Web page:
AARON HERNANDEZ: AN ID MURDER MYSTERY
It's a curious thing to see the Oprah Winfrey Network (OWN) dive into the now all-too-familiar and sordid tale of New England Patriots tight end Aaron Hernandez. However, one forgets that OWN is part of the Discovery Network, so Aaron Hernandez: An ID Murder Mystery can be featured on both OWN and its sister network Investigation Discovery (ID). Aaron Hernandez: An ID Murder Mystery sticks closer to the criminal trial aspects of the various cases and barely touches on the more salacious elements.
In three episodes: The Boy From Bristol, A Family Affair and Secrets and Demons, the special covers familiar ground with a mix of interviews and reenactments. The special interviews various police investigators of both the Odin Lloyd and Daniel de Abreu/Sarifo Furtado murders. The reenactments also recreate moments from these two cases with the last episode having a small bit of Hernandez's early life, moments that may have related to a very hidden secret Hernandez apparently took to his grave.
The Boy From Bristol deals mostly with the Lloyd case, where we see via surveillance footage Hernandez damning himself with incriminating behavior. A Family Affair shifts from his eventual conviction of Lloyd's murder to the second case after police in the de Abreu and Furtado case put Hernandez at the scene of the crime. Secrets and Demons covers the de Abreu/Furtado trial, one where high-powered and high-energy defense attorney Jose Baez showboats his way to an acquittal. Despite that though, Hernandez killed himself five days later.
Here we get a dual explanation for Hernandez's sudden shift from optimism to suicide: a mix of the effects of CTE (Chronic Traumatic Encephalopathy) he unknowingly suffered from and of being outed as gay or bisexual on a local sports radio show. Hernandez's same-sex relationships and attractions are confirmed by his childhood friend/middle school lover Dennis SanSoucie and Hernandez's former girlfriend Alyssa Anderson, who speaks about the conflict Hernandez had about a same-sex relationship he had in high school.
Even now, the only person who could possibly confirm whether or not Hernandez was gay or bisexual is Hernandez himself. It's to An ID Murder Mystery's credit that it never teased Hernandez's sexuality or built it into anything tawdry. In fact, it was close to the end of Secrets and Demons that such a thing was even mentioned; even then, it was more as a potential reason for his suicide than a motive for murder. The only teasing came from brief mentions of "an exclusive interview" with SanSoucie, which I'd argue is not an exclusive given how often he's talked about their sexual relationship.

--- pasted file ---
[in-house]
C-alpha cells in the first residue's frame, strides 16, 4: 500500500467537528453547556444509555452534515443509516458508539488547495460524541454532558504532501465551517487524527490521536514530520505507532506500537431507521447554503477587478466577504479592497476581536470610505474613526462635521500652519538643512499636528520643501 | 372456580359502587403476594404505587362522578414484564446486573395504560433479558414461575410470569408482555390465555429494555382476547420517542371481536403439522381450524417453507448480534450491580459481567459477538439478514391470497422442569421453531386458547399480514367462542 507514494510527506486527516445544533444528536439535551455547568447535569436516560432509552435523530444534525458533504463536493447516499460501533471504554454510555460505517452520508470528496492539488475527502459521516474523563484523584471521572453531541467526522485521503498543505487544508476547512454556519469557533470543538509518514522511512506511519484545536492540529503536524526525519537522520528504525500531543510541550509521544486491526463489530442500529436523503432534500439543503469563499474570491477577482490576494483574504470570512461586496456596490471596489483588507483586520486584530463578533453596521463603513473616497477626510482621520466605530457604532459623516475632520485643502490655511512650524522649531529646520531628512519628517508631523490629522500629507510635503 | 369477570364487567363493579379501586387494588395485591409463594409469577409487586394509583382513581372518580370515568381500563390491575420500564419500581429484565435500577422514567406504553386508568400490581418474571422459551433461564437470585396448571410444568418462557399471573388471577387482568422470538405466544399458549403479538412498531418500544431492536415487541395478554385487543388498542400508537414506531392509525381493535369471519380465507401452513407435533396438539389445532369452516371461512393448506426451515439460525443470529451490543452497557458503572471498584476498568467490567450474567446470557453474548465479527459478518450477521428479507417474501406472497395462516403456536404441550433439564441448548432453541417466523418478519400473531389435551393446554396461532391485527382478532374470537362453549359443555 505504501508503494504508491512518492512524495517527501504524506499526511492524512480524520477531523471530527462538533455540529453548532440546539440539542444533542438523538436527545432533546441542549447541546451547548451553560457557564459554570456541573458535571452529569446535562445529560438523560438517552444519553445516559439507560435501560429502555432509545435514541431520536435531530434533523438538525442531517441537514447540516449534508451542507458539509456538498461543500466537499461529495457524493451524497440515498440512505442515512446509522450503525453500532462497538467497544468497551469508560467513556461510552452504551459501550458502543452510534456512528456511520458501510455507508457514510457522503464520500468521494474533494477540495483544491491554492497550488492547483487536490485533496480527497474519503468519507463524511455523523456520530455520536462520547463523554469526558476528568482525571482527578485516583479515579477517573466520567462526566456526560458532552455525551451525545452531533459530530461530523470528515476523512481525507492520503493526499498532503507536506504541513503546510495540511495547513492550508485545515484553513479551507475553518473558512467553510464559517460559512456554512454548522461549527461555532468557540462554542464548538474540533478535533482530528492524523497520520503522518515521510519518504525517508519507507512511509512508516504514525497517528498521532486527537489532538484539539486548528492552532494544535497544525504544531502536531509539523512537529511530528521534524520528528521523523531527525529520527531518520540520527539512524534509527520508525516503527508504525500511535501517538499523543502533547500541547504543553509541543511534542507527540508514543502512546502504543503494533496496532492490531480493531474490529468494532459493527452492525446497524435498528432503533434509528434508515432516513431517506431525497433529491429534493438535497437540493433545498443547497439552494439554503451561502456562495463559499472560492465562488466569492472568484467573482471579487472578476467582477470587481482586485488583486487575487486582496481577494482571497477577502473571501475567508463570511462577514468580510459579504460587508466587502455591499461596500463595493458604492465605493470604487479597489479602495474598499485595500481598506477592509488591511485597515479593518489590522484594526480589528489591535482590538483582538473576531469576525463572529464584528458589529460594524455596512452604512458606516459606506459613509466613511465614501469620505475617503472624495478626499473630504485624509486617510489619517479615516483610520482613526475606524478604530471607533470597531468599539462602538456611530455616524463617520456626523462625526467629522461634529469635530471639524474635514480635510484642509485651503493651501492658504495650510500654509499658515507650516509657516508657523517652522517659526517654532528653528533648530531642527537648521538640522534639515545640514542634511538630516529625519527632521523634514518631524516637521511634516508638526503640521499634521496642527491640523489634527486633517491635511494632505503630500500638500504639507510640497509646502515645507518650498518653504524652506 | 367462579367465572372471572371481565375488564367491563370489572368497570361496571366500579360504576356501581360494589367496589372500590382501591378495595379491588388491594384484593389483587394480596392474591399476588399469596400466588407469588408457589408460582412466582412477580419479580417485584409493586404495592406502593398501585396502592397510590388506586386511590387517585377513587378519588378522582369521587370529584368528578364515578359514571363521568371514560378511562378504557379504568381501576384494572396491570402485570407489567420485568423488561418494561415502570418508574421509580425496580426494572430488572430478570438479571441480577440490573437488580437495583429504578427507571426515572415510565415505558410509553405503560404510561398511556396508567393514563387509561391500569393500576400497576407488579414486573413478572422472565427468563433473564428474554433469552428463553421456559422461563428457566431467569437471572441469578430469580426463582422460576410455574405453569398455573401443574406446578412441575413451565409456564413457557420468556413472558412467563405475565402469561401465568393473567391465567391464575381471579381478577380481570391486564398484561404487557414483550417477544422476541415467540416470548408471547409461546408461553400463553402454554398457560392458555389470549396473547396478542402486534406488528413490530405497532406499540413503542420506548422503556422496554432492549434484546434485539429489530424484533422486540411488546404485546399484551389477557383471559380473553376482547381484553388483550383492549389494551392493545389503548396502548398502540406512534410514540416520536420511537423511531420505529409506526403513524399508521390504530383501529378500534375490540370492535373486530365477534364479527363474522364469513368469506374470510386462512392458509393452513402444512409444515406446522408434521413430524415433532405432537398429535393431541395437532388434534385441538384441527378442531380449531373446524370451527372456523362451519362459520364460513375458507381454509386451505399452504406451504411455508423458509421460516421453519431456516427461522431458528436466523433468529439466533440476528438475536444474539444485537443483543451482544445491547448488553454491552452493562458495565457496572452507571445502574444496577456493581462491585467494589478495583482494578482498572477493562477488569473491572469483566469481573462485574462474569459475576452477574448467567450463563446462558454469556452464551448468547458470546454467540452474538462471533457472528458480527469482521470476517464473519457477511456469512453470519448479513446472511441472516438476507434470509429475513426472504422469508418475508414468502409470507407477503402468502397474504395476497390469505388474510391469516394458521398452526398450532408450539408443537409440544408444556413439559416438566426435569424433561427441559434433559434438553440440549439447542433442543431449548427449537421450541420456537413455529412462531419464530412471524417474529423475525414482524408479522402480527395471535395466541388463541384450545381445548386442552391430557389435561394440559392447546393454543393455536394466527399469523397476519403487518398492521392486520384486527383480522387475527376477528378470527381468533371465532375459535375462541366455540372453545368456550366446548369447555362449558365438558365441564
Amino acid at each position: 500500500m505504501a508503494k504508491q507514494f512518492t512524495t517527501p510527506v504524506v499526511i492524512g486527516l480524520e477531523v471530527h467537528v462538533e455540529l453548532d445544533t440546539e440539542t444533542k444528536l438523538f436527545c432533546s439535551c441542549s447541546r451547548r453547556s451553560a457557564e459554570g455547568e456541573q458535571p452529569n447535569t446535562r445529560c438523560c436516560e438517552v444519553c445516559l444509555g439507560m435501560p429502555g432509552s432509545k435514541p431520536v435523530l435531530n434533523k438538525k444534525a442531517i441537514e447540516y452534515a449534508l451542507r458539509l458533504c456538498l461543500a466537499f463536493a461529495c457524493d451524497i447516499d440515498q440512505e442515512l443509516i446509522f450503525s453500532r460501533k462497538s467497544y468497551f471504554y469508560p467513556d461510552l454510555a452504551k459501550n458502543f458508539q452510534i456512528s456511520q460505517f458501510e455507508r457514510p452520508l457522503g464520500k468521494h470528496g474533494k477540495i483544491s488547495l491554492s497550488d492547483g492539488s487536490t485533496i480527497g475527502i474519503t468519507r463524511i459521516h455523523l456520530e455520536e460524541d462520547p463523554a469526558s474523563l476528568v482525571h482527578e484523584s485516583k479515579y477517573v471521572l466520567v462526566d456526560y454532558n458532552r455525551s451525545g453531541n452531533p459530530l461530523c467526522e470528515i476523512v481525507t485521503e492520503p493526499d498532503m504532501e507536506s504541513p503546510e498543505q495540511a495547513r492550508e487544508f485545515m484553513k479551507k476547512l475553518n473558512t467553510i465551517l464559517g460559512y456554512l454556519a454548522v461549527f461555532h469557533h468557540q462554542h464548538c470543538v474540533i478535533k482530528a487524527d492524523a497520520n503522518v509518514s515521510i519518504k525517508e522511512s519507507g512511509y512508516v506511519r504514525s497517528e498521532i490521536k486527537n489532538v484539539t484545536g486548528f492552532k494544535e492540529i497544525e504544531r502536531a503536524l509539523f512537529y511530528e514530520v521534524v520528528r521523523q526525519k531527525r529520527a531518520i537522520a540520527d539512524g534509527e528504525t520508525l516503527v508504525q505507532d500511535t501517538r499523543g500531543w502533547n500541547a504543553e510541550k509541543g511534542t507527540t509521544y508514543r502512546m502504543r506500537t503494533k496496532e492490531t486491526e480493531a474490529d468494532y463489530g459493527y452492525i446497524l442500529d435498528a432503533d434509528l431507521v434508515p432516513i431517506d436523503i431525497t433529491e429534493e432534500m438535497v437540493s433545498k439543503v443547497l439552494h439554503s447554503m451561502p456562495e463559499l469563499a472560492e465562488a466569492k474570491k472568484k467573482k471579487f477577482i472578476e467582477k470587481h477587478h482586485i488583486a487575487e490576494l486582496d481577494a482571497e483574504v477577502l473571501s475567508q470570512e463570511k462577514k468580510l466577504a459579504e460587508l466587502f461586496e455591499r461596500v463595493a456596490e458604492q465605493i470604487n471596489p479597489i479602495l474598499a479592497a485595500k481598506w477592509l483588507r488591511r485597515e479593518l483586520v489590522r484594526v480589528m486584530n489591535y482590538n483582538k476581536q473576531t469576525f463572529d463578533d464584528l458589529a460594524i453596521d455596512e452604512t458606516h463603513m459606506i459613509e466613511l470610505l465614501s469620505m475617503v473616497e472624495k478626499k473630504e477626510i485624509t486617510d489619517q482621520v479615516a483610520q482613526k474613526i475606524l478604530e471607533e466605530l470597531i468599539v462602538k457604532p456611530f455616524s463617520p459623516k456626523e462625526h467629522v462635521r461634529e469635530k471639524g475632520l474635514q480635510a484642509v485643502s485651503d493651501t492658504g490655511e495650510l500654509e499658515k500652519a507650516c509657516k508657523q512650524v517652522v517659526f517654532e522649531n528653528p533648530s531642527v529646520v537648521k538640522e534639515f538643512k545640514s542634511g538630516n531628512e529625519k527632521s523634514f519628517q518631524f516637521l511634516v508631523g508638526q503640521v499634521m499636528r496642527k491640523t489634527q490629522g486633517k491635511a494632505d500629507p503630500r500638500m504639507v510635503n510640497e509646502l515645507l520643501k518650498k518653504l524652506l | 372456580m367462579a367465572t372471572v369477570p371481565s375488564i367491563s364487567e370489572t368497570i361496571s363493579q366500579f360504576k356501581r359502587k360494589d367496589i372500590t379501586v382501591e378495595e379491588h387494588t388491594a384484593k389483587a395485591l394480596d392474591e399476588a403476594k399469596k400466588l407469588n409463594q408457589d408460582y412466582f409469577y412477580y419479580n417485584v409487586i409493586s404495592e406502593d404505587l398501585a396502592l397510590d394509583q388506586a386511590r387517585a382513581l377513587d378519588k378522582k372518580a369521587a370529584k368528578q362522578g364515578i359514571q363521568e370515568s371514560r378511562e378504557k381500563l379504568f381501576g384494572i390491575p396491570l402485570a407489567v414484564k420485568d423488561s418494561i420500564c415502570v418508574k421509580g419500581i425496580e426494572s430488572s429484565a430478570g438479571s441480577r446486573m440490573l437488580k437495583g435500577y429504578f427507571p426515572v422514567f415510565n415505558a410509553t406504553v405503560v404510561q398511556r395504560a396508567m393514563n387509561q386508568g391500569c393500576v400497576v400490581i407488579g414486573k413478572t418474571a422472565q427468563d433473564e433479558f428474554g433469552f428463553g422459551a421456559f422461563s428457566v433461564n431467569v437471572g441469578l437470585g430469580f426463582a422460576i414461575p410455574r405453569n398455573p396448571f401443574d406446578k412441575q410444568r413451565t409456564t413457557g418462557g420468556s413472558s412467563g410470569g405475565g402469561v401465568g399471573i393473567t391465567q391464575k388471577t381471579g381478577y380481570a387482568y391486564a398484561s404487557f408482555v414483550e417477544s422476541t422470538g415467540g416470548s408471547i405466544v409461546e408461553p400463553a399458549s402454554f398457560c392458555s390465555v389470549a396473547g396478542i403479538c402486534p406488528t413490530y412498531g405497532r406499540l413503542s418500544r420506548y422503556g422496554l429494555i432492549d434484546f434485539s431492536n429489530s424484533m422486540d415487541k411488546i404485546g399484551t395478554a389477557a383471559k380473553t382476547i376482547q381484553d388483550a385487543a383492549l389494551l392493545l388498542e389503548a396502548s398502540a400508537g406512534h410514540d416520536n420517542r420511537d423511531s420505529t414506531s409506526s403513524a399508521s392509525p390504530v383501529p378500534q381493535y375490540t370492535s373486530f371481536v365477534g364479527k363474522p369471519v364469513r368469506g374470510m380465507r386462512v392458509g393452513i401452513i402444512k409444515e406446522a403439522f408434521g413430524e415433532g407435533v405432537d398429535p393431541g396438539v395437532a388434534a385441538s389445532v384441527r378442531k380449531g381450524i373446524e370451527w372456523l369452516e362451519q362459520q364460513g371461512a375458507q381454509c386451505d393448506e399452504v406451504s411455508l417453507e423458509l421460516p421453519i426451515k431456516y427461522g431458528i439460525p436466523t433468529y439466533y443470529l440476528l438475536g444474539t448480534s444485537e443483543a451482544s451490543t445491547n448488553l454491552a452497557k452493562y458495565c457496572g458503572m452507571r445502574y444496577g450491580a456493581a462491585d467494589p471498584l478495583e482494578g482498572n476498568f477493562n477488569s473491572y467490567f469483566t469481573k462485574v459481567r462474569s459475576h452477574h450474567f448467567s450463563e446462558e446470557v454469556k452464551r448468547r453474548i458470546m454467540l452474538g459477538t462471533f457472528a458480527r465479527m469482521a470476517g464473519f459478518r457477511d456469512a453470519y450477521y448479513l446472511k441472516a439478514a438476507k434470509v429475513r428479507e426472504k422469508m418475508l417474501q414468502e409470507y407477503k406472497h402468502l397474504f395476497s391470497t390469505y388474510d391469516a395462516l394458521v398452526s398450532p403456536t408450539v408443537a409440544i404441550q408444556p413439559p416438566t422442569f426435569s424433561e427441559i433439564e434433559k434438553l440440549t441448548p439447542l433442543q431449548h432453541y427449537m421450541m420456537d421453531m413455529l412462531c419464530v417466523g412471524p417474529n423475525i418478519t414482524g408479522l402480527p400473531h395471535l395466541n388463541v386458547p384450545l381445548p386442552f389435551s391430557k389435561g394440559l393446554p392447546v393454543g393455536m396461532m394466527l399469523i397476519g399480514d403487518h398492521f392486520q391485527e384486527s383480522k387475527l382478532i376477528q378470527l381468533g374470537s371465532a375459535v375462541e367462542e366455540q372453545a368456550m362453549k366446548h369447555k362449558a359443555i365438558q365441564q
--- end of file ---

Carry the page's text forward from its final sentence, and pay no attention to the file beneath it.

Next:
As a side note, neither here or in the more in-depth Killer Inside: The Mind of Aaron Hernandez has SanSoucie ever mentioned who initiated this sexual relationship or the exact nature of their affair. Was it mere "experimenting"? Sexual release between two friends? A genuine love affair? I have yet to hear SanSoucie say that he loved Hernandez in the romantic form or if Hernandez expressed romantic love for SanSoucie to him. This is not saying that SanSoucie is lying about a same-sex relationship, merely to wonder whether it was merely physical on Hernandez's part or a genuinely romantic/emotional relationship.
It remains to be seen if two other television specials (so far) on the Aaron Hernandez story, Oxygen's Aaron Hernandez Uncovered or Reelz's Aaron Hernandez's Killing Fields will reveal if Hernandez and SanSoucie were genuine lovers or merely sexmates. Yet I digress.
An ID Murder Mystery is surprisingly sparse in its recounting of this saga, with a small group of interviewees and small number of reenactments. It uses a great deal of courtroom footage that blends well with the interviews. Reporters for example note how in the second trial, the defense went after the credibility of the star witness Alexander Bradley followed by footage of the belligerent, sarcastic Baez going after Bradley on the stand.
An ID Murder Mystery also does not look into the rather unsavory characters in Hernandez's life. Nothing is mentioned about his turbulent family life and little if anything is mentioned about the group of criminals he surrounded himself pre-and-post NFL career. The closest it comes to the former is when it reveals that Aaron's father Dennis faced surprisingly similar circumstances in his college football career. The Boy From Bristol discloses that Dennis left the University of Connecticut when he found himself involved in a police shooting. While Dennis was not the shooter, his potential involvement made things untenable at UConn. It's a strange detail given just how his son's life ended up as one filled with crime.
It's a curious thing that An ID Murder Mystery shows how violent Hernandez was. Assuming that he ultimately didn't kill anyone, that he would shoot Bradley in the face and leave him for dead, along with other incidents when at the University of Florida shows Hernandez to be quite dangerous.
If An ID Murder Mystery has an issue it is when it states that "This program contains dramatic reenactments. Certain images and details may have been altered" (emphasis mine). One accepts that reenactments will happen to dramatize the story. However, to say that you may alter "details" raises doubts about what one sees. This is especially true in The Boy From Bristol. It is astonishing to see surveillance footage from the police station showing Hernandez destroying his Blackberry, but is it real or a reenactment? I don't remember seeing "reenactment" on the screen, yet what details may have been altered?
Despite this, Aaron Hernandez: An ID Murder Mystery is a surprisingly good overview of the horrifying crimes Hernandez may/may not have committed. Focusing on the cases versus the seamy sides, we can see the how if not the why of three deaths at the hands of a man who seemingly had it all.